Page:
I'm running Amazon Linux (based on RHEL5) on EC2.

I have my own domain name pointing to the instance's elastic IP. Amazon auto-assigns the instance a generic (and not visible on the Internet) hostname via DHCP.

This internal-only hostname breaks sending email since the SMTP server wants to see a real (and public) hostname. I can fix email by manually running the "hostname" command to set the real public hostname.

I have set HOSTNAME in /etc/sysconfig/network but the DHCP hostname seems to override this.

Is there a good/correct way to set my hostname and always ignore what DHCP has to say about it, while still using DHCP otherwise?

I can think of lots of kludgy stuff to do (run a script that undoes what DHCP does, or whatever) but wondering if there's an actual config setting somewhere to force the hostname.


Mike's answer sounds better and will likely work, but if it gives you trouble, you can always use a sledgehammer. :)


/bin/hostname HOSTNAME




  • 1
    Went with the sledge for now. Was hoping to avoid it and do things the "right way" but the "working way" is always plan B ;-)
    – Havoc P
    Dec 12 '10 at 16:53
  • 1
    Hmm. Over time it turns out that the sledge fails, because on re-dhcp (which EC2 servers appear to do occasionally), the hostname gets lost again.
    – Havoc P
    Apr 18 '11 at 21:14
  • yup, not a good solution, on re-leasing this will go to the toilet.
    – lukash
    Nov 3 '16 at 16:25

Try this.. Edit


Then add


See if that clears it up.

  • Exactly what I was looking for, but it doesn't seem to work on the Amazon Linux image (maybe it was added post-RHEL5?)
    – Havoc P
    Dec 12 '10 at 16:52
  • you know, this may work. I was doing something super stupid (I have a whole setup to apply config patches to a pristine unmodified AMI ... but it applies them after the network is up).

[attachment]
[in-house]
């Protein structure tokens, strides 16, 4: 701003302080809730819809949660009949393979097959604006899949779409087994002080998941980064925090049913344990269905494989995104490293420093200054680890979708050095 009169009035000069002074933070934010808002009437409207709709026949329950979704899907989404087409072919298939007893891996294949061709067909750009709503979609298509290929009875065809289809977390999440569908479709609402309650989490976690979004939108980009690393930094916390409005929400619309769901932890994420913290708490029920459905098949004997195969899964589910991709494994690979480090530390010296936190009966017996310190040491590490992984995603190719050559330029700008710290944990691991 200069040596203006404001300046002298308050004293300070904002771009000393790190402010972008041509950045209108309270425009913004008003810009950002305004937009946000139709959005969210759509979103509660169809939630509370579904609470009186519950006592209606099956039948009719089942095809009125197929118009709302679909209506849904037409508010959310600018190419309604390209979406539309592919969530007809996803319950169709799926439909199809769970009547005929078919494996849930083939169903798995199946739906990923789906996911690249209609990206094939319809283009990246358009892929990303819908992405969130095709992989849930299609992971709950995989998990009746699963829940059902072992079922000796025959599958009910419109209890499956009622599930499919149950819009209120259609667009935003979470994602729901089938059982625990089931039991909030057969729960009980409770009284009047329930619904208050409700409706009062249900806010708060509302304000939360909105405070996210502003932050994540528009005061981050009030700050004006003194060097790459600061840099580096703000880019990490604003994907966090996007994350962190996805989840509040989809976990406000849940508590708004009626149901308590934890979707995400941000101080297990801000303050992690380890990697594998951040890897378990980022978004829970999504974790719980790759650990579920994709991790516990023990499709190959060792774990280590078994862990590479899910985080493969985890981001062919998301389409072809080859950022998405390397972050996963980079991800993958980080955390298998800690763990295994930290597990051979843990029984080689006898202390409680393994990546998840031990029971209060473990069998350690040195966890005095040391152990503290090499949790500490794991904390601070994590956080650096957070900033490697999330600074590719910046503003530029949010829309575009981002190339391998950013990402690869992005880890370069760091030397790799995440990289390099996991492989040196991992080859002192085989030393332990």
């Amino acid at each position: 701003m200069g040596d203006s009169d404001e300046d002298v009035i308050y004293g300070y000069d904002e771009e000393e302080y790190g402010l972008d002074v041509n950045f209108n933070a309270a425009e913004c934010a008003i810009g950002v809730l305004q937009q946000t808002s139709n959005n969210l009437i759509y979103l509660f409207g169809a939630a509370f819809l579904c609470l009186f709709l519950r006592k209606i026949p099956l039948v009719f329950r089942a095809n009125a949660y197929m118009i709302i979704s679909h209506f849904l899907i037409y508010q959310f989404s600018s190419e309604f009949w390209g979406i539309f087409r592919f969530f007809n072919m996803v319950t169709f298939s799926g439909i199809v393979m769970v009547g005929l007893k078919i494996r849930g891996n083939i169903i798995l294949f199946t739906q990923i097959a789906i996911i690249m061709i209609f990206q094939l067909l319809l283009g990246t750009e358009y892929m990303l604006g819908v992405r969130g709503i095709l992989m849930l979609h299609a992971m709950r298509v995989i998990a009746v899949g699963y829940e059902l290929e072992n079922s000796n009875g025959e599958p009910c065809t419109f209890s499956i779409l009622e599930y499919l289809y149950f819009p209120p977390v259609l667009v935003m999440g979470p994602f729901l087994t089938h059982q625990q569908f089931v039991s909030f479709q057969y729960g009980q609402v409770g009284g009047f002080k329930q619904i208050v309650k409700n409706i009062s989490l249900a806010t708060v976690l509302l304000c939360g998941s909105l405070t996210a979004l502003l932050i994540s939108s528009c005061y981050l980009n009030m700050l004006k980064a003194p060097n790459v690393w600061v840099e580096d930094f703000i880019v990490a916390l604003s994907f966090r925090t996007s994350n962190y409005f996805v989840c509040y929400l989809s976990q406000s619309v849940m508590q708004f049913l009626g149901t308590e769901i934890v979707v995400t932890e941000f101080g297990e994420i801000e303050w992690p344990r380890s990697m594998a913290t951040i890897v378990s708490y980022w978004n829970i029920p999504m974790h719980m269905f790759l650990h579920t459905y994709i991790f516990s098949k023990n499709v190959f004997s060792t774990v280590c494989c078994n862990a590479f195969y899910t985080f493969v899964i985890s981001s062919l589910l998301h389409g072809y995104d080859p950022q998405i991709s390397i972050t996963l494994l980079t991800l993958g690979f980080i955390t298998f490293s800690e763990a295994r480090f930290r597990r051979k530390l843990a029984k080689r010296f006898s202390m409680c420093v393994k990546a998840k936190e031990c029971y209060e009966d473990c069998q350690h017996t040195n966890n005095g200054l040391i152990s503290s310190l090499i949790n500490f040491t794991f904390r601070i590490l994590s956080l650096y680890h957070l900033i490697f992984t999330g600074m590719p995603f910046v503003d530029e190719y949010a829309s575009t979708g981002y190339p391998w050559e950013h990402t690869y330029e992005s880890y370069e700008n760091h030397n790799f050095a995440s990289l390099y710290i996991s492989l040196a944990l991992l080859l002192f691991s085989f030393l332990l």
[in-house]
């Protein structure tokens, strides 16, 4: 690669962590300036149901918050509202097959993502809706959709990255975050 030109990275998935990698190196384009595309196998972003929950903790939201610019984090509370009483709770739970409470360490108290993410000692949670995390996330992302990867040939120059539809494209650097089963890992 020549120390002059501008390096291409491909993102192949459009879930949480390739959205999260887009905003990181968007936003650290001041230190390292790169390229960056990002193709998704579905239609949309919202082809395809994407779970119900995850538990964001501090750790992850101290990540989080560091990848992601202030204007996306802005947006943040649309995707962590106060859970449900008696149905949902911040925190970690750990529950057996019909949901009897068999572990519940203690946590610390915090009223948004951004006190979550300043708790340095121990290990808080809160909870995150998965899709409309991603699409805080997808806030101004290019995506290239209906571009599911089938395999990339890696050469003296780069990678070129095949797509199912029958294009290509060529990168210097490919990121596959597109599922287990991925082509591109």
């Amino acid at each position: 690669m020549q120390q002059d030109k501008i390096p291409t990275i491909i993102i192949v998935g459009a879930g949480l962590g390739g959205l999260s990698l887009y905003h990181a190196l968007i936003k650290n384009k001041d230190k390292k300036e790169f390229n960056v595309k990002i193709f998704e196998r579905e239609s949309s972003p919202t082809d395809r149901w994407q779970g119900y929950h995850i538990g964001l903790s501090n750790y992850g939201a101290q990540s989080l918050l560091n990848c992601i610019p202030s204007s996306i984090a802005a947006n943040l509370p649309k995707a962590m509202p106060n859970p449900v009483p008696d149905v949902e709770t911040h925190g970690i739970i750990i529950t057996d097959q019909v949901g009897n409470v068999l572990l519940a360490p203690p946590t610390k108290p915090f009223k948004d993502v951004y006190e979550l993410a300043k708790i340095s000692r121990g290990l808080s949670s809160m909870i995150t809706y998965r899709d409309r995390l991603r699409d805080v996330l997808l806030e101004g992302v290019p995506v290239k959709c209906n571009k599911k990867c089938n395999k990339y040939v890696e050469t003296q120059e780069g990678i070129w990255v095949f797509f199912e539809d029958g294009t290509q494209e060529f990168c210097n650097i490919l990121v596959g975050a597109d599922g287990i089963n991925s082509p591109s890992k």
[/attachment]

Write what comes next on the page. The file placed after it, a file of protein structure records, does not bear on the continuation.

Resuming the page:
– Havoc P
    Dec 12 '10 at 21:47

For Centos 6 and therefore Redhat 6 you will continually lose whatever hostname you want your host to be known as locally, each time you get a new IP or reboot, while using DHCP. (Redhat 5 / Centos 5 info also below)

(which can be a pain if you script backups or similar, relying on a static hostname)

If you use dhclient and continually have your desired localhostname overwritten (forgotten) by the DHCP provided hostname, read on.

To force a local hostname (and still let DHCP give you whatever IP it wants) you need to modify (or create) the file /etc/dhcp/dhclient-eth0.conf.

(replace the string eth0 with whatever network interface you are getting your hostname overwritten by, eth0 works for most)

For my setup, this simple filecontent works:

interface "eth0"  
     supersede host-name "myworkbox";  

and I save to /etc/dhcp/dhclient-eth0.conf.

If you have Redhat 5 / Centos 5, try doing the same, but file location should be /etc/dhclient-eth0.conf.

You will see why this occurs by viewing the section that references dhclient-${DEVICE}.conf in the file /etc/sysconfig/network-scripts/ifup

If you need to get a particular ip address, you need to review the manpage for dhclient.

  • Unfortunately, this does not seem to work on CentOS7 (on AWS, with SELinux enabled, even with correct contexts). :-(
    – JJC
    Nov 18 '14 at 2:21

For the CentOS 7 AMI, set a static hostname by commenting out the lines:

- set_hostname
- update_hostname

in /etc/cloud/cloud.cfg. The comment character for YAML is #.

This is in addition to setting the hostname normally.

  • 4
    You can also add preserve_hostname: true in /etc/cloud/cloud.cfg. Dec 31 '14 at 3:04

Just add


in /etc/sysconfig/network-scripts/ifcfg-ethX (tested on CentOS 6)

  • Peer dns is to enable(default) or disable /etc/resolv.conf update.
    – Jayan
    Sep 15 '15 at 12:23

The /etc/dhcp/dhclient-eth0.conf addition (for AWS AMI (CentOS)) with contents:

interface "eth0"  
  supersede host-name "myworkbox";  

seemed to work just fine (if using dhcp, of course). Thanks!

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